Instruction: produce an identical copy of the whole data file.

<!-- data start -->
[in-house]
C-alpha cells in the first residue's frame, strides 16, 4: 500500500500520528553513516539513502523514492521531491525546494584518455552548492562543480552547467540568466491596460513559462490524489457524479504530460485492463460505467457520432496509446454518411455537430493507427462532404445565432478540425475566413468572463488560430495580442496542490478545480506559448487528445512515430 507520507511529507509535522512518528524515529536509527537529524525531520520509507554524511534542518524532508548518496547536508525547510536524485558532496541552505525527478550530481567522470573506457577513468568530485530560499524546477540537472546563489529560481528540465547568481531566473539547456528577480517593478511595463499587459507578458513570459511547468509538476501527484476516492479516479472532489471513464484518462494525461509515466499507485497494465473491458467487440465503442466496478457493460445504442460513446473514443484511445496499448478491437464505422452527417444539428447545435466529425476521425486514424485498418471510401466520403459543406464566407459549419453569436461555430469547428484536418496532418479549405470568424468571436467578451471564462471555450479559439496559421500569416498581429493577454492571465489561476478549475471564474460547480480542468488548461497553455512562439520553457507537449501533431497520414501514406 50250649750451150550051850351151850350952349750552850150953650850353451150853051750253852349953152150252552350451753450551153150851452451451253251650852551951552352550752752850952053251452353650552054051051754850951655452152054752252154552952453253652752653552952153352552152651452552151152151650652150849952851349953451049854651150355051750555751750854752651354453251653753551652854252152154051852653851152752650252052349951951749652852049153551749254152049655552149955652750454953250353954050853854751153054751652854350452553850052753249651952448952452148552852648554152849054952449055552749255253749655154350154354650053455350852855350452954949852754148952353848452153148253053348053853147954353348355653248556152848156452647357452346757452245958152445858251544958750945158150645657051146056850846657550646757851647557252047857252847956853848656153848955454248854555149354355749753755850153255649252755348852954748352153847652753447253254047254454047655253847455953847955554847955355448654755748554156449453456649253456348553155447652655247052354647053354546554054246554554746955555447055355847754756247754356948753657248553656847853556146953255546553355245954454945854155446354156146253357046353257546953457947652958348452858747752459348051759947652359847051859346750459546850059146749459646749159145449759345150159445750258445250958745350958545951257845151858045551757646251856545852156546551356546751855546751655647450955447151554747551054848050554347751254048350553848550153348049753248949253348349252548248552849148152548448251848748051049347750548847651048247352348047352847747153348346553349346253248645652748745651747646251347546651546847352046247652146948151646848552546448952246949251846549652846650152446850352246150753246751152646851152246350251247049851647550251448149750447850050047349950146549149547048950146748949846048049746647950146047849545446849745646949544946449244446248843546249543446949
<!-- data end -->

[in-house]
C-alpha cells in the first residue's frame, strides 16, 4: 500500500500520528553513516539513502523514492521531491525546494584518455552548492562543480552547467540568466491596460513559462490524489457524479504530460485492463460505467457520432496509446454518411455537430493507427462532404445565432478540425475566413468572463488560430495580442496542490478545480506559448487528445512515430 507520507511529507509535522512518528524515529536509527537529524525531520520509507554524511534542518524532508548518496547536508525547510536524485558532496541552505525527478550530481567522470573506457577513468568530485530560499524546477540537472546563489529560481528540465547568481531566473539547456528577480517593478511595463499587459507578458513570459511547468509538476501527484476516492479516479472532489471513464484518462494525461509515466499507485497494465473491458467487440465503442466496478457493460445504442460513446473514443484511445496499448478491437464505422452527417444539428447545435466529425476521425486514424485498418471510401466520403459543406464566407459549419453569436461555430469547428484536418496532418479549405470568424468571436467578451471564462471555450479559439496559421500569416498581429493577454492571465489561476478549475471564474460547480480542468488548461497553455512562439520553457507537449501533431497520414501514406 50250649750451150550051850351151850350952349750552850150953650850353451150853051750253852349953152150252552350451753450551153150851452451451253251650852551951552352550752752850952053251452353650552054051051754850951655452152054752252154552952453253652752653552952153352552152651452552151152151650652150849952851349953451049854651150355051750555751750854752651354453251653753551652854252152154051852653851152752650252052349951951749652852049153551749254152049655552149955652750454953250353954050853854751153054751652854350452553850052753249651952448952452148552852648554152849054952449055552749255253749655154350154354650053455350852855350452954949852754148952353848452153148253053348053853147954353348355653248556152848156452647357452346757452245958152445858251544958750945158150645657051146056850846657550646757851647557252047857252847956853848656153848955454248854555149354355749753755850153255649252755348852954748352153847652753447253254047254454047655253847455953847955554847955355448654755748554156449453456649253456348553155447652655247052354647053354546554054246554554746955555447055355847754756247754356948753657248553656847853556146953255546553355245954454945854155446354156146253357046353257546953457947652958348452858747752459348051759947652359847051859346750459546850059146749459646749159145449759345150159445750258445250958745350958545951257845151858045551757646251856545852156546551356546751855546751655647450955447151554747551054848050554347751254048350553848550153348049753248949253348349252548248552849148152548448251848748051049347750548847651048247352348047352847747153348346553349346253248645652748745651747646251347546651546847352046247652146948151646848552546448952246949251846549652846650152446850352246150753246751152646851152246350251247049851647550251448149750447850050047349950146549149547048950146748949846048049746647950146047849545446849745646949544946449244446248843546249543446949